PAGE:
The Government’s decision to allow harvesting of native timber felled by Cyclone Ita on West Coast conservation land is a “massive victory”, according to a West Coast forester. Sources: Westport News, The New Zealand Herald Cyclone
Ita slammed the West Coast on April 17, causing the worst windfall damage in generations. It felled an estimated 20,000 hectares of forest and significantly damaged a further 200,000 hectares.
Jon Dronfield, production manager for New Zealand Sustainable Forest Products (NZSFP), said the announcement by Conservation Minister Nick Smith was win-win for the timber industry and for conservation.
“It will allow our business to strengthen hugely, and expand.”
The cash-strapped Department of Conservation (DOC) would benefit from the financial return, Mr Dronfield said.
However, he warned that gaining access to the windblown timber would not result in a “mega gold rush”.
“The market won’t suck it up. We’ve lost all our furniture makers – it’s all gone.”
Also, most sawmills were now geared up for exotics, not natives, he said.
“No one’s going to go out there and pick up 100,000 cubes of logs. In the last two years there’s only been 2000 cubes cut in the whole country of rimu, and we’ve done over half of that.”
NZSFP employs about 18 at Reefton and is New Zealand’s biggest rimu miller.
Mr Dronfield said the company had been sourcing privately owned timber for the past 12 years.
It had been negotiating unsuccessfully for two years with DOC, which controls 80% of the West Coast’s land area, for access to wind-blown timber.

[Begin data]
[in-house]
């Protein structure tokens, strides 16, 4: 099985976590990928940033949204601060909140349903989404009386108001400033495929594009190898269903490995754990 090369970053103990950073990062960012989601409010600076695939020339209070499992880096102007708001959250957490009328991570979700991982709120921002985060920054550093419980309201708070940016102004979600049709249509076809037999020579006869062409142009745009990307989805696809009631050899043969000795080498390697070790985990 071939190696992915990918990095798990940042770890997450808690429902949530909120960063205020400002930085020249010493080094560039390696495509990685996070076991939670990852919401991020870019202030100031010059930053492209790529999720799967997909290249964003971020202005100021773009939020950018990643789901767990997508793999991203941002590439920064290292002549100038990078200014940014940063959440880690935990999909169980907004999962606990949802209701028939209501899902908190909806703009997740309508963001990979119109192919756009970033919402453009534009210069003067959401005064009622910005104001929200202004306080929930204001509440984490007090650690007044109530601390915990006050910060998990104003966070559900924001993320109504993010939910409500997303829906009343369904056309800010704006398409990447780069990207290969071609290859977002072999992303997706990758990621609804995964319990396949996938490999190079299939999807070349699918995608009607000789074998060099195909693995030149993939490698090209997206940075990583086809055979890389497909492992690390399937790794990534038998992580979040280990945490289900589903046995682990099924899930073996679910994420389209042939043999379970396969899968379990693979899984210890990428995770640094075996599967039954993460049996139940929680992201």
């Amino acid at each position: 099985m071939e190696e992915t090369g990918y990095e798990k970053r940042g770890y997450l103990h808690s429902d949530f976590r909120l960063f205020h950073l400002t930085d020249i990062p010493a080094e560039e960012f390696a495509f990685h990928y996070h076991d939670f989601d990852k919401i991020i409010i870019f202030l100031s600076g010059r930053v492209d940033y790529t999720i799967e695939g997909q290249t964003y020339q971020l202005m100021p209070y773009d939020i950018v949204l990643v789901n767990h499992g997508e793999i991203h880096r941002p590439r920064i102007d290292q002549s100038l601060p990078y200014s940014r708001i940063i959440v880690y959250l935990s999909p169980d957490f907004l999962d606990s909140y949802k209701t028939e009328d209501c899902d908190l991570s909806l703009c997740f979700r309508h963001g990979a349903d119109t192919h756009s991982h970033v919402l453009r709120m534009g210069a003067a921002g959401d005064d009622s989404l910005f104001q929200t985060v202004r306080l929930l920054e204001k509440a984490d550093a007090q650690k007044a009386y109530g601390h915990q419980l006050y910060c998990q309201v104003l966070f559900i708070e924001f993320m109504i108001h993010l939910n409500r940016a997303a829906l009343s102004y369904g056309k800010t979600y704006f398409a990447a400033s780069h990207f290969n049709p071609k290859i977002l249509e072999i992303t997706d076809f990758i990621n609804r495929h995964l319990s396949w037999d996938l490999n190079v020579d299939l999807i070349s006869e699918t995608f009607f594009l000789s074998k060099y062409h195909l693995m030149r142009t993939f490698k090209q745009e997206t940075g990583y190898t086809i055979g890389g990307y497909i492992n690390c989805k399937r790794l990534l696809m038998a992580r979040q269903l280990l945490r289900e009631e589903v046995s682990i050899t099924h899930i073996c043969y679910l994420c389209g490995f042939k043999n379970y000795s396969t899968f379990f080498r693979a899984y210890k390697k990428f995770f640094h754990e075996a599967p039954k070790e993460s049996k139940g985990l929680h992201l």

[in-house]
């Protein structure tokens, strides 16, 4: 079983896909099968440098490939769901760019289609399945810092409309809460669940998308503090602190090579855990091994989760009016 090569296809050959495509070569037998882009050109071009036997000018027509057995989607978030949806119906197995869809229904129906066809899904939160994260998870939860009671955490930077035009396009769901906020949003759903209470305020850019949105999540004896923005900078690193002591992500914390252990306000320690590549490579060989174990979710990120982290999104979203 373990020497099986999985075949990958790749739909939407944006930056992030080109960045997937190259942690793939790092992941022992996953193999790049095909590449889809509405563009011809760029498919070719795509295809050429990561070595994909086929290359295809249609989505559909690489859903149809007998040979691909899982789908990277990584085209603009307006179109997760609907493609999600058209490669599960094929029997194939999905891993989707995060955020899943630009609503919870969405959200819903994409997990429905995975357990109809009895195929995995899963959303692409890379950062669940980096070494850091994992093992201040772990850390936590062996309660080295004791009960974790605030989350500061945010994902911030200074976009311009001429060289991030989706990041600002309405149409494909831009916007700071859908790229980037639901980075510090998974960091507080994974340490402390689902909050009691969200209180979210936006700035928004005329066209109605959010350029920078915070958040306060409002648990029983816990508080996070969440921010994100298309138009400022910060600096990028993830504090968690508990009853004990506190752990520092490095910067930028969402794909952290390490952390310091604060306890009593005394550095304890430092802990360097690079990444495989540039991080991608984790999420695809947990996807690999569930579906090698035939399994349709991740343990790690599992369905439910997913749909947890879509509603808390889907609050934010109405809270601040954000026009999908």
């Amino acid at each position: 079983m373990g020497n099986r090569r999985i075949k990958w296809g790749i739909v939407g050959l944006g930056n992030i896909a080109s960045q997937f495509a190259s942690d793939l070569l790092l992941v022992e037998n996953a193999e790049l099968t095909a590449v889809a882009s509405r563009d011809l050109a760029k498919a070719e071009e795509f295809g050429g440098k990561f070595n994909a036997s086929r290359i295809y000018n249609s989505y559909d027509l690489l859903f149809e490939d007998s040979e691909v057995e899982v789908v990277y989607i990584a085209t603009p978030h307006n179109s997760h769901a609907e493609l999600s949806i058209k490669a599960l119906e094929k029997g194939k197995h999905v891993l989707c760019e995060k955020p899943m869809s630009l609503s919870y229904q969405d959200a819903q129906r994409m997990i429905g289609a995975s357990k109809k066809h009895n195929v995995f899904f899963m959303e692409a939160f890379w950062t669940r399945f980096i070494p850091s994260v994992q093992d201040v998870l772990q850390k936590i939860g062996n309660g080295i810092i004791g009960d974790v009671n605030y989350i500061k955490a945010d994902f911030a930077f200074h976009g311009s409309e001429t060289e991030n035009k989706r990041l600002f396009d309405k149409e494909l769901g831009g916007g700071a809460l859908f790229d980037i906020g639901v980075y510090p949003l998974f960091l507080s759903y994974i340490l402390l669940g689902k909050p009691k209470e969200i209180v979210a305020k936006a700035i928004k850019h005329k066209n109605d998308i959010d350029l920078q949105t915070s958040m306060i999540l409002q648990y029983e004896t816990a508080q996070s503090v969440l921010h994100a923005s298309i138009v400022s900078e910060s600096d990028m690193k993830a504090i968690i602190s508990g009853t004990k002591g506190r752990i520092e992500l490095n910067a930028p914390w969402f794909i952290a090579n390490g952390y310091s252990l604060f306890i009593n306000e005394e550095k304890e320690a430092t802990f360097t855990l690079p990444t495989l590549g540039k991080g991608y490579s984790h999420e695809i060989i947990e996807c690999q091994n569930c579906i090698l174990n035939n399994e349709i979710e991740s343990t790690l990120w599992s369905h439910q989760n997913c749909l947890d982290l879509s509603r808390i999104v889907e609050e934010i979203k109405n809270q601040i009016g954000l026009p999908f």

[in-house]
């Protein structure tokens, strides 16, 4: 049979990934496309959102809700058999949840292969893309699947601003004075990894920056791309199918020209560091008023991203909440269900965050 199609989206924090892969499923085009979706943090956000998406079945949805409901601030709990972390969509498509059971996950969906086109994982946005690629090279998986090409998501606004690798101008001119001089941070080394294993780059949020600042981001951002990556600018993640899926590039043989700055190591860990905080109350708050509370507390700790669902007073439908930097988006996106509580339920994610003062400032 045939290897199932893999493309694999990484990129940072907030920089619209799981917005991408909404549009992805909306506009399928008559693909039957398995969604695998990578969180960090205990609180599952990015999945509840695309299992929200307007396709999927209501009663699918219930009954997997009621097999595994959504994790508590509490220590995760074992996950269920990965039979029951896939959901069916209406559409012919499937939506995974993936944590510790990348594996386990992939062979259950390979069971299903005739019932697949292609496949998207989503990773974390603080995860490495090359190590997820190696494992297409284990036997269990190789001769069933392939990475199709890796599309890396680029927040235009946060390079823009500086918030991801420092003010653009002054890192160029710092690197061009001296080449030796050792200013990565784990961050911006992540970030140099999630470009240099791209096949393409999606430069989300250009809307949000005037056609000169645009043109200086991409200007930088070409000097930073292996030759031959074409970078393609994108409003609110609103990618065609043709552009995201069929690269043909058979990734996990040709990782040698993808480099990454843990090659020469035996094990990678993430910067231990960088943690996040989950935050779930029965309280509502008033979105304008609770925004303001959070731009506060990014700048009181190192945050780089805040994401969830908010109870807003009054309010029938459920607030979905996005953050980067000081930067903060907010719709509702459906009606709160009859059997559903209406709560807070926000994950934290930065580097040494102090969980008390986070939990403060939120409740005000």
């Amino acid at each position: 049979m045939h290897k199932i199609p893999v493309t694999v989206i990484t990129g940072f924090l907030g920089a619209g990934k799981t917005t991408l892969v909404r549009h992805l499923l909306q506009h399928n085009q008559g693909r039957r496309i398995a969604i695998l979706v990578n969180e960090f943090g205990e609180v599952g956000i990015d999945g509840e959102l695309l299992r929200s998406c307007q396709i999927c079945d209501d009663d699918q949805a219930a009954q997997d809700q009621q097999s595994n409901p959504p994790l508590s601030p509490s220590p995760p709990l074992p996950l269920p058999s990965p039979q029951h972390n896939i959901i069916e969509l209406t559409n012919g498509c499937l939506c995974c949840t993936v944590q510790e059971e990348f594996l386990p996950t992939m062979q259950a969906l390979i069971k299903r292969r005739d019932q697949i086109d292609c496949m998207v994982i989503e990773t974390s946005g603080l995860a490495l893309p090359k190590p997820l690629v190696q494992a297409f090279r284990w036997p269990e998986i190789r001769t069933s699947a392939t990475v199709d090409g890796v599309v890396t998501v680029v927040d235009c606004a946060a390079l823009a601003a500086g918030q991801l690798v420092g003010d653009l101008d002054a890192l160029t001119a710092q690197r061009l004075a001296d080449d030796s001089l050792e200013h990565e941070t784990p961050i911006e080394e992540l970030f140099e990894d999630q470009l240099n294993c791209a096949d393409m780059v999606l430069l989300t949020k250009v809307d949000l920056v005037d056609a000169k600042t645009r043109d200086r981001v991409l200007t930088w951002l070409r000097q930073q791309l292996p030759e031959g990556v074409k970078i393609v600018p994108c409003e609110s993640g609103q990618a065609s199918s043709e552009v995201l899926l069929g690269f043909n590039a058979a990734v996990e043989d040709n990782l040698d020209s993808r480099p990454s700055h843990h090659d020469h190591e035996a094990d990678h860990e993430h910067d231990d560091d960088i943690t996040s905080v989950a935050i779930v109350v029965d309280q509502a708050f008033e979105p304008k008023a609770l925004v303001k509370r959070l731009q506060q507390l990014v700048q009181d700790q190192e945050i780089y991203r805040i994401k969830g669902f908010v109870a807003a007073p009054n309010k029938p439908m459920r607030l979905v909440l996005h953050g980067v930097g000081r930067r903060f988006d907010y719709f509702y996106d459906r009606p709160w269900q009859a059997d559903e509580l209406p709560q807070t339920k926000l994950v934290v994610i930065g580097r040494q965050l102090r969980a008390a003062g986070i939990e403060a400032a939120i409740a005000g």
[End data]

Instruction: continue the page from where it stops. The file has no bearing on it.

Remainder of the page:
West Coast community leaders were also delighted by Dr Smith’s announcement.
“It’s a real practical step. It’s going to make a difference for the West Coast and specifically the Reefton sawmill,” Buller Mayor Garry Howard said.
“It’s going to add employment and it will establish rimu and native logging, rather than importing the hardwoods.”
Announcing the Government’s decision, Dr Smith said it was time for a pragmatic approach.
“This initiative will provide welcome jobs and economic opportunities for the West Coast at a difficult time, and will provide a financial return to DOC that can be reinvested in conservation work,” Dr Smith said.
“It is a tragedy that so much forest has been wrecked by Cyclone Ita but no good purpose is served by leaving it all to rot.
“The wood will displace some of the NZ$65 million of tropical hardwoods we import each year and give New Zealanders access to our own beautiful native timbers.”
Parliament will pass special legislation, under urgency, to allow the timber recovery, Dr Smith said. Any delay would mean the large volumes of beech timber would soon deteriorate from sap stain and borer.
The West Coast Windblown Timber (Conservation Lands) Bill would confine the recovery of useable wood to areas affected by Cyclone Ita.
It would exclude World Heritage Areas, national parks, ecological areas and the white heron sanctuary reserve at Whataroa.
Dr Smith said it was estimated Cyclone Ita had felled several million cubic metres of beech, rimu, matai, totara and miro trees.
Stumpage prices were NZ$250 per cubic metre for rimu and NZ$60 per cubic metre for beech.
It was impossible to estimate the volume and value of timber to be extracted. The safety and environmental constraints might require high-cost options like using helicopters.